CEO and founder Joe Sabian set up Sea Sanctuary in 2010 having worked in the NHS and seen how difficult it was for some to access to mental health services. On every trip Sea Sanctuary staff include therapists who have learned to sail and qualified sailors who have undertaken mental health awareness training.

The team includes a Consultant Psychologist, who has input into all programmes, while the Trustees include a Consultant Psychiatrist. Non-clinical interventions delivered during trips range from mindfulness activities, such as breathing and relaxation exercises, to meditation and Cognitive Behavioural Therapy (CBT).

For many people, Daniel continues, the real benefit comes from just having permission to step away from everyday life.

“On the boat you get at least four hours a day sailing in an environment where people can talk and share their experiences of mental health, either with each other or our therapists. They can talk about the weather or coastline or about their health, all the conversations are completely organic, there is no pressure to talk about anything at a particular time, which in itself can reduce anxiety.

“A common trait our clients have on arrival is a lack of confidence so anxiety levels tend to be higher than usual. The first impression is about making our clients feel welcome, valued and worth something; they have top quality wet weather and lifejackets, enjoy good quality, nutritional meals and are given time and space.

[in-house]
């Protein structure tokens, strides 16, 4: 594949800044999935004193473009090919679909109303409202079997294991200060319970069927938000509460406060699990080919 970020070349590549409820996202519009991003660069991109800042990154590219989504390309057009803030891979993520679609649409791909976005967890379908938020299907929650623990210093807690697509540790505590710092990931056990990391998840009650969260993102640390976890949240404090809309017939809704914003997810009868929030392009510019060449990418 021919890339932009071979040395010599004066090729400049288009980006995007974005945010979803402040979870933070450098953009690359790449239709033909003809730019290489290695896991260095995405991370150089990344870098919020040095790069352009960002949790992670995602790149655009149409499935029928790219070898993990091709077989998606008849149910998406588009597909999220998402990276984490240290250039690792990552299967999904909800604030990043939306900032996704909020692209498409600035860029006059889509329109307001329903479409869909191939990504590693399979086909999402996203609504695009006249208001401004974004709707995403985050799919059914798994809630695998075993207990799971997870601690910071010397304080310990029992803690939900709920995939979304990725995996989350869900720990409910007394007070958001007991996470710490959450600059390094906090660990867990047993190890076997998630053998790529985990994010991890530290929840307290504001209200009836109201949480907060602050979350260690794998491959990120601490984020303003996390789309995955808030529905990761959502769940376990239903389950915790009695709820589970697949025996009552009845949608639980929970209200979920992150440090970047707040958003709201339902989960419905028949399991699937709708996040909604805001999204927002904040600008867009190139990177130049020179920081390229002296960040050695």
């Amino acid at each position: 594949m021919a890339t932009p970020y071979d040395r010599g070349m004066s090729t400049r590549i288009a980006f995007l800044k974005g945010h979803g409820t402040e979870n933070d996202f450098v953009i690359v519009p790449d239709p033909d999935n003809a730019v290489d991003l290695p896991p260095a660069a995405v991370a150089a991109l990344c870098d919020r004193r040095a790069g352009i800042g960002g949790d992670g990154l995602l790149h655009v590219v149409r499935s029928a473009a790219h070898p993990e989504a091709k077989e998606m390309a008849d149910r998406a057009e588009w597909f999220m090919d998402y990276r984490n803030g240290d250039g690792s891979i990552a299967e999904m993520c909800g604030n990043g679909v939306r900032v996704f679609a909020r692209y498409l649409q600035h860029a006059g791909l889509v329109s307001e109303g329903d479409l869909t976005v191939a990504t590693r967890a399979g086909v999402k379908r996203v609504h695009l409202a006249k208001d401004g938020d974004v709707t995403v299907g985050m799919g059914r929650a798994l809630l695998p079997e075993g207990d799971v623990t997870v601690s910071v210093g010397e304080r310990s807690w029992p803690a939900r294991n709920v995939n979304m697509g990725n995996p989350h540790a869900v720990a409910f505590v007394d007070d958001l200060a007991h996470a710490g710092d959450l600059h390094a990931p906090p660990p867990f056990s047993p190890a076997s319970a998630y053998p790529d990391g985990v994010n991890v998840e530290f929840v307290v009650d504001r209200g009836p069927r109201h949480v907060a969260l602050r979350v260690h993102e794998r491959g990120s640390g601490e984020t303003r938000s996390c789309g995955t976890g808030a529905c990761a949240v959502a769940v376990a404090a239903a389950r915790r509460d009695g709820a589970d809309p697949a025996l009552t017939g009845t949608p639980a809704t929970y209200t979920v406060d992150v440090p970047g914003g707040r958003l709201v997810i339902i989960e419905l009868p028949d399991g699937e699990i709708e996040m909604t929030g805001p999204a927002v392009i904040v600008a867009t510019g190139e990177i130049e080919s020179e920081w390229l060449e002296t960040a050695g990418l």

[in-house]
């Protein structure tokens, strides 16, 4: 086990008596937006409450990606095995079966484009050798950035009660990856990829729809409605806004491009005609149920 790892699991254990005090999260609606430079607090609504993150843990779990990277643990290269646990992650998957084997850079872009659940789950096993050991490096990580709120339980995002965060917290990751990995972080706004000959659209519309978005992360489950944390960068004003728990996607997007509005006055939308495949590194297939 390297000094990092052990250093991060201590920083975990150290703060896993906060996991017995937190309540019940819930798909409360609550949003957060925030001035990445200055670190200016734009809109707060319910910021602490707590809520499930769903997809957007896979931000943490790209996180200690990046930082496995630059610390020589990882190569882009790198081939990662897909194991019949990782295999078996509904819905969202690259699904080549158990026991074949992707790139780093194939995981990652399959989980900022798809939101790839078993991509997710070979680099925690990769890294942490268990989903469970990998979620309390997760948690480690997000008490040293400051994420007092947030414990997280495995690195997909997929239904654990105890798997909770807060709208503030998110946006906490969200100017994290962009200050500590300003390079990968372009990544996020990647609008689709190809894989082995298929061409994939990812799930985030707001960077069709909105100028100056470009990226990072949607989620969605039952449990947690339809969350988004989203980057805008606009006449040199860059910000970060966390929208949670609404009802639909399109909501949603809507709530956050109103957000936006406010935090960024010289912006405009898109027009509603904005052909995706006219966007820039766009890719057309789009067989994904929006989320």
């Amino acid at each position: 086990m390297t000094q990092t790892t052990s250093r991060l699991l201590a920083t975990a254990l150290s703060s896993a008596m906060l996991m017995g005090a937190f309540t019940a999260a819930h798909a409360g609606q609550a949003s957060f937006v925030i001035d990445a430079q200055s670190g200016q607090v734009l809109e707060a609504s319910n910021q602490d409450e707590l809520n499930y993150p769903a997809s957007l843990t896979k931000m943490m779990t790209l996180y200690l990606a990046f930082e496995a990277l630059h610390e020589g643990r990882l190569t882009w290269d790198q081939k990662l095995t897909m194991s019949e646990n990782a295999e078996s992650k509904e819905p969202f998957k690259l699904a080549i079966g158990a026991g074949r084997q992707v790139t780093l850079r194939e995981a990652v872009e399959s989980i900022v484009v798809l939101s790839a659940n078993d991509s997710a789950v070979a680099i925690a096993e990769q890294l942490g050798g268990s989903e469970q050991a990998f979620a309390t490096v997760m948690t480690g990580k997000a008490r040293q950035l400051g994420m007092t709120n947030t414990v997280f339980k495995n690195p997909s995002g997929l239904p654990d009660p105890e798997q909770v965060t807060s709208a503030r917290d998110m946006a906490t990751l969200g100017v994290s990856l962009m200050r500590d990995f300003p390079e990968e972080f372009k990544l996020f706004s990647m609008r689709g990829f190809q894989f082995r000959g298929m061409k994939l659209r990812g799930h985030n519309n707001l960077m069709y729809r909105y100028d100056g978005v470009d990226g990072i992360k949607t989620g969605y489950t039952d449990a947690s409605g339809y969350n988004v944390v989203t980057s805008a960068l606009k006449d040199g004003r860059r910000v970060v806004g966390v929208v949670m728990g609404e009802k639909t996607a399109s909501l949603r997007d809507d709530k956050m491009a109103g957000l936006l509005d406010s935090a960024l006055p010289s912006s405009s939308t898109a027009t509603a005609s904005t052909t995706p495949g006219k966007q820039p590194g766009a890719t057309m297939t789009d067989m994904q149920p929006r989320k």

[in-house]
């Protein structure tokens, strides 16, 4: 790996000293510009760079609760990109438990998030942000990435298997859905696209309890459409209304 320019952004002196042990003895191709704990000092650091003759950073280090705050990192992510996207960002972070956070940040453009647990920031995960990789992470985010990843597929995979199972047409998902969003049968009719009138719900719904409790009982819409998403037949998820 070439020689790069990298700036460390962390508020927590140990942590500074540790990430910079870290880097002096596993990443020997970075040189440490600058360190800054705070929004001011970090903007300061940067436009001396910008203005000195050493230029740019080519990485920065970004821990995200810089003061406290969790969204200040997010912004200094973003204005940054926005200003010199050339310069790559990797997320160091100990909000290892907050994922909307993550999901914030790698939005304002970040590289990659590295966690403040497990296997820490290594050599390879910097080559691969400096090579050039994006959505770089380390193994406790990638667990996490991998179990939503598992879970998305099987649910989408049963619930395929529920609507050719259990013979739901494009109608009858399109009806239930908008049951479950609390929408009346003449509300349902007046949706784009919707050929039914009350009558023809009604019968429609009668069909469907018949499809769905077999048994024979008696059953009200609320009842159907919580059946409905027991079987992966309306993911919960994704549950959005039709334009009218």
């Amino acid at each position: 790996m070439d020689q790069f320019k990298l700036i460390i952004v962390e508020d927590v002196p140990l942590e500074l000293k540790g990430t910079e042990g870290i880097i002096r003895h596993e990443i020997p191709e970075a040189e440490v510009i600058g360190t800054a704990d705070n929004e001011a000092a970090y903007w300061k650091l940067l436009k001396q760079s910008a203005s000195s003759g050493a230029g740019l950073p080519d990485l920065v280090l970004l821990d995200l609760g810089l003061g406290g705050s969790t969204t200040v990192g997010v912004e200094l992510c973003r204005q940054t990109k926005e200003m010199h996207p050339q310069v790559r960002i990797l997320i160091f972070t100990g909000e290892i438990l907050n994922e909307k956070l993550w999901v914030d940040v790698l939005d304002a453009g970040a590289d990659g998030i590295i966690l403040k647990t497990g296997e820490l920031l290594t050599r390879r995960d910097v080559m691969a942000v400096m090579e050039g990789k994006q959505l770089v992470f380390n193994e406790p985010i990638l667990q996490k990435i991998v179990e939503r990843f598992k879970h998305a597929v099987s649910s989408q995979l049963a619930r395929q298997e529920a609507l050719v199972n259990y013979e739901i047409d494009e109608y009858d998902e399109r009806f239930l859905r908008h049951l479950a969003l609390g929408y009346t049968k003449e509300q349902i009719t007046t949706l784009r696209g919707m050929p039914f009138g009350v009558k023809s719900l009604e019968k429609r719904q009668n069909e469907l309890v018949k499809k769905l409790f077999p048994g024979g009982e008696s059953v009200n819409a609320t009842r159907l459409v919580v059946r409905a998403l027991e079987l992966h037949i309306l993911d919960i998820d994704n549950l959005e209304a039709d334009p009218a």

“Some people don’t want to get involved in helping to sail the boat straight away, others are more willing. But gradually, as they get to know their crewmates better, become more familiar with the environment and confidence grows, so we see involvement increase and more boxes on the Certificate of Achievement ticked.”

Charting Progress

Grace sails out of Falmouth and returns to the marina each evening so clients can have a hot shower and take advantage of some of the shoreside facilities.

People can sail with Sea Sanctuary every year while the charity runs a programme of land-based activities, including art and creative writing groups and other continuing therapeutic interventions, to continue the year-round contact and support.

There is a Stand Up Paddleboarding programme for young people too, while Sea Sanctuary are also developing activities to help employers and commercial organisations maintain a workforce that is healthy is body and mind through sailing.

However, while achieving positive mental wellbeing might be a long-term, ongoing process, Daniel admits the benefits from the trips are evident almost instantly.

“The thing that really changes quickly is their faces,” he concludes. “You can typically see the stress and tension in the lines in people’s faces when they arrive for their trip but after only a couple of days that tension has dropped away, their faces look smoother and their whole body more relaxed.

“The camaraderie and team spirit that develops onboard results in a happy mood. Sitting on the deck of a boat, with the sun on your face and the noise of the waves are all subtle, unconscious inputs that when combined with the therapeutic interventions can make a huge difference to someone being able to find a balance.”